Pitt County was established in 1760 after a legislative act to annex Beaufort County. Named after William Pitt, a British statesman who supported the colonist’s cause for freedom, the county was formed because of the need for a regional courthouse and prison. John Hardy and several other justices were ordered to construct these municipal buildings. Martinsborough, the original county seat, was founded in 1771, taking its name from Josiah Martin, one of the last royal governors of North Carolina. In 1787, Martinsborough was changed to Greenville, the current county seat.
The original natives of this Coastal Plain region were the Tuscarora. Once European settlers began to inhabit the area, tensions escalated and the Tuscarora War started in 1711. John Barnwell, a South Carolina Colonel, was ordered along with several hundred troops to rid the area of the Tuscarora, and in April 1712 Barnwell accepted the Indian surrender at Catechna, the central city of the Tuscarora that lies north of Grifton. After the battle at Catechna the beaten Tuscarora ultimately left the region and Indian hostility subsided.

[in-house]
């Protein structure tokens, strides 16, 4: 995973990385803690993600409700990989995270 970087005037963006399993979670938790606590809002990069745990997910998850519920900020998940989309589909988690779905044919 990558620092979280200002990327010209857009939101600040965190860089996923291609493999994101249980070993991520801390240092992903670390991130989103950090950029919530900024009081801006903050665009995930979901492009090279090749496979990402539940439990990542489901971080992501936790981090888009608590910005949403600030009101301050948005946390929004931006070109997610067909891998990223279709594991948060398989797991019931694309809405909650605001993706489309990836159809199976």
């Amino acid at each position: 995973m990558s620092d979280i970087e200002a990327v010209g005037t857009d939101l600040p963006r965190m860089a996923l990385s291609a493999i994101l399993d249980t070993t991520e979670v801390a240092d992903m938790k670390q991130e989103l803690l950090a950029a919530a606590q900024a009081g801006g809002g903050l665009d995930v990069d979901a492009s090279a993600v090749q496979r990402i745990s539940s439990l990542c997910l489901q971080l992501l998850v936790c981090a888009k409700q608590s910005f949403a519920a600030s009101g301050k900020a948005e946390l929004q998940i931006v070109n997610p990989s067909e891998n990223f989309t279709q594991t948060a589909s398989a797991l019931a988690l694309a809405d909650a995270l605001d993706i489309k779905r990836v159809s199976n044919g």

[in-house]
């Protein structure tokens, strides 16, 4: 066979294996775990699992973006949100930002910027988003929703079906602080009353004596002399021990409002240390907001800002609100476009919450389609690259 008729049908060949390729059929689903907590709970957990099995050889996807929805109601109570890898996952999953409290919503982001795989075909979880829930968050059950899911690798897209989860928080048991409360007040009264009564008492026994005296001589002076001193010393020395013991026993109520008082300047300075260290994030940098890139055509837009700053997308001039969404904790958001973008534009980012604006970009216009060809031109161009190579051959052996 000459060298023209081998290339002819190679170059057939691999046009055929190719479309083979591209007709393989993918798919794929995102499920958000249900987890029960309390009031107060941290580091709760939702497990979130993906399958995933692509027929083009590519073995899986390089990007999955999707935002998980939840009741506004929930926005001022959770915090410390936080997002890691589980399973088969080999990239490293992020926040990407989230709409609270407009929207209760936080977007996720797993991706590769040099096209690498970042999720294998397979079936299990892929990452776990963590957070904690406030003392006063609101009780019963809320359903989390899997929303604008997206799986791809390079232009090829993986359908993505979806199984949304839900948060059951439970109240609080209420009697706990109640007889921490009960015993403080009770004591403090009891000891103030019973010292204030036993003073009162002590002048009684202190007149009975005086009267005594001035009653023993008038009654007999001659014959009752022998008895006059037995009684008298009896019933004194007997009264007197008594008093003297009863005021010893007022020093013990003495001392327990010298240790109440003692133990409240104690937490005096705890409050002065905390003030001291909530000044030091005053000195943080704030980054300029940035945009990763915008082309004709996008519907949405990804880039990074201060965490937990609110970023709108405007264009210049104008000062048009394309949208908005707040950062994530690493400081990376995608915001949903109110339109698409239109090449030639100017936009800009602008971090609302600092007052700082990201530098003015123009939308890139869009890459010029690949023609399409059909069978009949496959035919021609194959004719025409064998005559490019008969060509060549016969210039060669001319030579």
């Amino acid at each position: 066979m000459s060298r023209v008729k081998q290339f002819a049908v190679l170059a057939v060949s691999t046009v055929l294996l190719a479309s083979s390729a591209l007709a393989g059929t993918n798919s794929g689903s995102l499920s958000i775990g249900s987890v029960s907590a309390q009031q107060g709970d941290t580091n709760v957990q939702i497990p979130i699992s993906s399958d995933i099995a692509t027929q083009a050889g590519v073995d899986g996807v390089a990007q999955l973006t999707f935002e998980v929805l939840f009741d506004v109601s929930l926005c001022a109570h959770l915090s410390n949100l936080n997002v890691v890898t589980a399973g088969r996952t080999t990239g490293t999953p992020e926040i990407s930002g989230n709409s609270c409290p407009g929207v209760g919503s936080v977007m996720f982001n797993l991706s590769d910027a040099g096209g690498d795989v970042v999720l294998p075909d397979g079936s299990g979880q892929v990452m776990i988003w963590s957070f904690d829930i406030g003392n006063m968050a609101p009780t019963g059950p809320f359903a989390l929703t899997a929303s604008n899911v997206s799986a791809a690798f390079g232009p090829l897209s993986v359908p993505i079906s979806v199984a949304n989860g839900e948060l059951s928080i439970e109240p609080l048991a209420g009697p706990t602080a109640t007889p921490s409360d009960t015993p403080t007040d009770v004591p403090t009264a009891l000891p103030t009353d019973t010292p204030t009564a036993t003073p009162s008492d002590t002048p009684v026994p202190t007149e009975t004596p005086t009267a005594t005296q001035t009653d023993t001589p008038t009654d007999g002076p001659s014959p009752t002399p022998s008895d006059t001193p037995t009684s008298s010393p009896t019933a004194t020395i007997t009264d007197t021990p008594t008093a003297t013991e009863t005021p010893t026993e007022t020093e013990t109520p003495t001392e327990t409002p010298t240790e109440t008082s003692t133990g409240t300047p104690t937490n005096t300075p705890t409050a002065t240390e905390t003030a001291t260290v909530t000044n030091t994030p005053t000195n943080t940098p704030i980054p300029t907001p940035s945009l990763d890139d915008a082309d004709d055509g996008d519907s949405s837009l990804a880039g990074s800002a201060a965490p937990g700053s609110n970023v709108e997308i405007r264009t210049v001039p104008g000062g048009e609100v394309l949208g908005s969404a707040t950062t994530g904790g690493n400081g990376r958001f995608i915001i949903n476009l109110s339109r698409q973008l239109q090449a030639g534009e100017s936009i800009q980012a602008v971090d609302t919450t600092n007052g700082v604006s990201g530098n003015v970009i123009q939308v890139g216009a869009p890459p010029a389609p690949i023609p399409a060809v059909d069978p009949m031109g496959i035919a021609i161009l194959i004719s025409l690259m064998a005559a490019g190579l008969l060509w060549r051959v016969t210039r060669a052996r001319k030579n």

Pitt County is home to an academic institution, several historic sites, and cultural establishments. East Carolina University, established as a teacher’s training school in 1907, has a strong link with Pitt County’s economic and cultural atmosphere. Several structures on the East Carolina campus and the Pitt County Courthouse (1910-11) add to Pitt County’s historic relevance. Some cultural attractions of the county include the Greenville Museum of Art, Ayden’s Art and Recreation Center, the Nature Science Center, and the Dance Arts Theatre. Lastly, Greenville and the surrounding townships hosts several yearly festivals such as the Farmville Dogwood Festival, the Winterville Watermelon Festival, and the Ayden Collard Festival.
In addition to the county seat of Greenville, Pitt County holds several other communities as well: Bethel, Black Jack, Calico, Ayden, Simpson, Grifton, and Toddy. Also, Pitt County has some natural hallmarks as well including Clayroot Swamp, Grindle Creek, Pinelog Branch, Pea Branch, and Lake Kristi.
“Pitt County.” David Leroy Corbitt. The Formation of the North Carolina Counties, 1663 – 1943. (State Department of Archives and History, Raleigh, NC: 1950, 1969). p. 176-8.
“Pitt County.” William S. Powell, ed. Encyclopedia of North Carolina (University of North Carolina Press: Chapel Hill, NC 2006), p. 889.
“About Pitt County.” Pitt County, NC Government Website – History. http://www.pittcountync.gov/about/, (accessed July 26, 2011).
“Catechna.” North Carolina Department of Cultural Resources Website: the North Carolina Highway Historical Marker Program (Marker ID: F-36). http://www.ncmarkers.com/Markers.aspx?ct=ddl&sp=search&k=Markers&sv=F-36%20-%20CATECHNA, (accessed July 26, 2011).
By Jonathan Martin, North Carolina History Project
See Also:Related Categories: Counties, Early America, Colonial North Carolina